A new executive order issued by Indiana Gov. Eric Holcomb aims to reduce the administrative burden on Hoosier businesses at a time when many are unable or prohibited from conducting normal operations due to the coronavirus.
The governor's directive, issued Thursday night, extends the deadline for companies required to file a business personal property tax return to June 15, instead of May 15.
Likewise, the deadlines for businesses to submit distressed property compliance statements and property tax incentive applications also have been pushed to June 15.
Indiana previously shifted the final date to file a 2019 income tax return to July 15 from the traditional April 15. Non-escrow property taxes also can be paid this year as late as July 10 without penalty, instead of May 11.
At the same time, the usual due dates still apply for businesses to submit their sales tax collections, income tax withholding, food and beverage taxes, county innkeeper taxes and the heavy equipment rental excise tax.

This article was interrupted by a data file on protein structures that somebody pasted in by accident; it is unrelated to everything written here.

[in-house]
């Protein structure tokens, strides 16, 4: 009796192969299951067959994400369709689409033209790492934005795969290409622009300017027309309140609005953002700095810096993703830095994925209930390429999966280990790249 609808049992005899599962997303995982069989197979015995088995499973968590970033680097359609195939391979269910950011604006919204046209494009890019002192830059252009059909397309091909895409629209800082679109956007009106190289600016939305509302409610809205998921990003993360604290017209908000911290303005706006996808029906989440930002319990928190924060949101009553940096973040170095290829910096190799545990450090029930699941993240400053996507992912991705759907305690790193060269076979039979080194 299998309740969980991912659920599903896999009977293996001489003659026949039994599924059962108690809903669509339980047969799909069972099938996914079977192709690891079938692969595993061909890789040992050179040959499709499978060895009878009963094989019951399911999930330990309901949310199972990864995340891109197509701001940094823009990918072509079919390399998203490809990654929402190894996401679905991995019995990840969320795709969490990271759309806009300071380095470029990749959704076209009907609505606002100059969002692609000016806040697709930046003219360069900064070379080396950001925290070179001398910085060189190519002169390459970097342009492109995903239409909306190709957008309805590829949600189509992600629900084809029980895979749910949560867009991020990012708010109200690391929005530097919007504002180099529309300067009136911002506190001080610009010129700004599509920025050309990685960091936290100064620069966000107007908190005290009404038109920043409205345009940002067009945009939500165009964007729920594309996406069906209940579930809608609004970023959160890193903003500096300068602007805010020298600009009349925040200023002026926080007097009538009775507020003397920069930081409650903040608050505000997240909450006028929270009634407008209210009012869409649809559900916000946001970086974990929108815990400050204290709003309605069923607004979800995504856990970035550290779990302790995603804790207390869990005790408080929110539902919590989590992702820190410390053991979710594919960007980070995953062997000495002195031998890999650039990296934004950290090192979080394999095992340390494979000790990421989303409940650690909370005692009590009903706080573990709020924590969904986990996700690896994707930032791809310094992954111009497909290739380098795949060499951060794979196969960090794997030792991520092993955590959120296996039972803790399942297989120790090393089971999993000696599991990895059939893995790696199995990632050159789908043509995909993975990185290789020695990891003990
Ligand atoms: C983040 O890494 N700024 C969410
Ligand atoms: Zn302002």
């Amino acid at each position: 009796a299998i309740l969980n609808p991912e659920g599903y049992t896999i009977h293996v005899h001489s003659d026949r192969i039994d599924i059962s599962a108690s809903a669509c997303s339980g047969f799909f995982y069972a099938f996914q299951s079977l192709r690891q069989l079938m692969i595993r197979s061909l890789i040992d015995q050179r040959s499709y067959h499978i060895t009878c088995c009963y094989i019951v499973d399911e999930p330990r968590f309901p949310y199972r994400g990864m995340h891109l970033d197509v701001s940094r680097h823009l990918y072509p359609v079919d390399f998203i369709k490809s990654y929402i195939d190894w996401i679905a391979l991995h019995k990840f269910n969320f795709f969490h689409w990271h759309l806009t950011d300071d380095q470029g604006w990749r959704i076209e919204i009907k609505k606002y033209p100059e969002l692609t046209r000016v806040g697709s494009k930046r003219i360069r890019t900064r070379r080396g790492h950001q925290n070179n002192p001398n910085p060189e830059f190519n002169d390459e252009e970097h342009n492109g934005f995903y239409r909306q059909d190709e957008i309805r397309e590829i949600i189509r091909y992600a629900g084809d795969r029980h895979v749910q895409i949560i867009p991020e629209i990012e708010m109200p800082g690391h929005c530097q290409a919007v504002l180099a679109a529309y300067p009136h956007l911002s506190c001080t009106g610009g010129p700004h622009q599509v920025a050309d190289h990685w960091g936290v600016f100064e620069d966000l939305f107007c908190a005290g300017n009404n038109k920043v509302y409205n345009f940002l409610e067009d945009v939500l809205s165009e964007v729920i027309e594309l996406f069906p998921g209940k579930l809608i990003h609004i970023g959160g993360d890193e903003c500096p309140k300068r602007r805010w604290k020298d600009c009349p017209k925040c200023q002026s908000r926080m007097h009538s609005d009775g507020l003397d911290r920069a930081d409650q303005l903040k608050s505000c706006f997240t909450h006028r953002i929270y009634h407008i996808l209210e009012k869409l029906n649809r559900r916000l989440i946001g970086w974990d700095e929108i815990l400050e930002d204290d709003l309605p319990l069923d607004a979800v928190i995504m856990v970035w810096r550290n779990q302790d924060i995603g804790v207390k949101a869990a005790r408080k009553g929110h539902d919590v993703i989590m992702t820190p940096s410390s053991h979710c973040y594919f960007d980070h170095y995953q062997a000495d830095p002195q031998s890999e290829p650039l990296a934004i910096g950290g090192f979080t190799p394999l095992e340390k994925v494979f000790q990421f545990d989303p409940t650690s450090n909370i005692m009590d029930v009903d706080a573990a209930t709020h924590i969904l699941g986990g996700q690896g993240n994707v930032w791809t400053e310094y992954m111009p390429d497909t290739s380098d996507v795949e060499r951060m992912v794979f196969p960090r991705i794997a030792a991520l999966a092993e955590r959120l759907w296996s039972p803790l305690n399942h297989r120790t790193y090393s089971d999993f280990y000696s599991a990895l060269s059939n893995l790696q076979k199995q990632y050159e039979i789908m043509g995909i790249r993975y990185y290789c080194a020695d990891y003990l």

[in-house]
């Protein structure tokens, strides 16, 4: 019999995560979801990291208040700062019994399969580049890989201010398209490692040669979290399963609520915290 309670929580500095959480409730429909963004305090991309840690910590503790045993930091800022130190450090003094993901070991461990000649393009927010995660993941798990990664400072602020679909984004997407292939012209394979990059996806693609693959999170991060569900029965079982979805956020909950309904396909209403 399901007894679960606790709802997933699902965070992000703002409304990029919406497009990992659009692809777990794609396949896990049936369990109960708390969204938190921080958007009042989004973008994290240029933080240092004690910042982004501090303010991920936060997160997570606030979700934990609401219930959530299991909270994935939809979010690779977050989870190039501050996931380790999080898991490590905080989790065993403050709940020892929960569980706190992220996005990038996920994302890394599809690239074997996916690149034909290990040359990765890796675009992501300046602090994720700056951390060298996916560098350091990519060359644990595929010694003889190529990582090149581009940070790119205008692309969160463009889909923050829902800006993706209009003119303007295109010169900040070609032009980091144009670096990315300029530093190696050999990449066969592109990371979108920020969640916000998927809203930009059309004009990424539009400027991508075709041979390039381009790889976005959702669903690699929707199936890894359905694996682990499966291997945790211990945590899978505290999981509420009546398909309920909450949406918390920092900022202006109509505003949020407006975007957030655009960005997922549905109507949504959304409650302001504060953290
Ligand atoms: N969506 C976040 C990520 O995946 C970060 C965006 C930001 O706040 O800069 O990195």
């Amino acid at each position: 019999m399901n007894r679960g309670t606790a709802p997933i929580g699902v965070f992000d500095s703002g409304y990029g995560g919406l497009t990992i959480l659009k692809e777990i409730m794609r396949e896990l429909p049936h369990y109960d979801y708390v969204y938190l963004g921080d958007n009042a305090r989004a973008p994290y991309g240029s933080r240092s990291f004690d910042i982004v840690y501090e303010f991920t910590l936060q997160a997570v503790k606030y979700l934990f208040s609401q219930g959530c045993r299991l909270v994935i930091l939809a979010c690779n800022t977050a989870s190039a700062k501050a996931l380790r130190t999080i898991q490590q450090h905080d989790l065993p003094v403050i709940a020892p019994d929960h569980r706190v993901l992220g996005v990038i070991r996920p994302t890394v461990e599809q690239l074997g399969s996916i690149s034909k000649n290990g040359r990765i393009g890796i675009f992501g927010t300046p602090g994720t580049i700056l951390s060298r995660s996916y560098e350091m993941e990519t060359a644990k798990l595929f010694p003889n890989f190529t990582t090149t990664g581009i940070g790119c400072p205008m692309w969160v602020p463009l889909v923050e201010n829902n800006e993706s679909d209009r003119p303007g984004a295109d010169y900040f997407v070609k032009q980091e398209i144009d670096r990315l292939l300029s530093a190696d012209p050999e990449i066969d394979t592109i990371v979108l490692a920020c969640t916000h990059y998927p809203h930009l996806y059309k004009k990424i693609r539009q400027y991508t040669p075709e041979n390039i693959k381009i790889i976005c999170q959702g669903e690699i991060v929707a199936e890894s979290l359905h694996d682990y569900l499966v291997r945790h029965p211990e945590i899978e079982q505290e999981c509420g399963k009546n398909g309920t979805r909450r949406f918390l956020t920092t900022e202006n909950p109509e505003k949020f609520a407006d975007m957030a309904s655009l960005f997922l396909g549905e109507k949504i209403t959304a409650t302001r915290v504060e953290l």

Interest and penalties will be assessed if those filing and payment deadlines are missed, according to the Indiana Department of Revenue.
Meanwhile, to ensure more companies can access federal coronavirus assistance, such as the Paycheck Protection Program, the governor has suspended the five-year limit and clearance certificate requirement for restoring an administratively dissolved business through the secretary of state.
Holcomb also is authorizing annual shareholder meetings and meetings of nonprofit corporation members or directors to be conducted remotely, including meetings already scheduled to be held in-person so long as proper notice is provided.
In addition, the governor's executive order suspends the requirement that an application for a new, transfer or renewal alcoholic beverage permit be accompanied by a property tax clearance form that contains an embossed seal from the county treasurer.
His order also contains three non-business provisions to speed up hiring for unemployment claims processing, protect designated health care representatives from COVID-19 patients, and allow "robocalls" be used to contact participants selected for an Indiana University study measuring the spread of the coronavirus.
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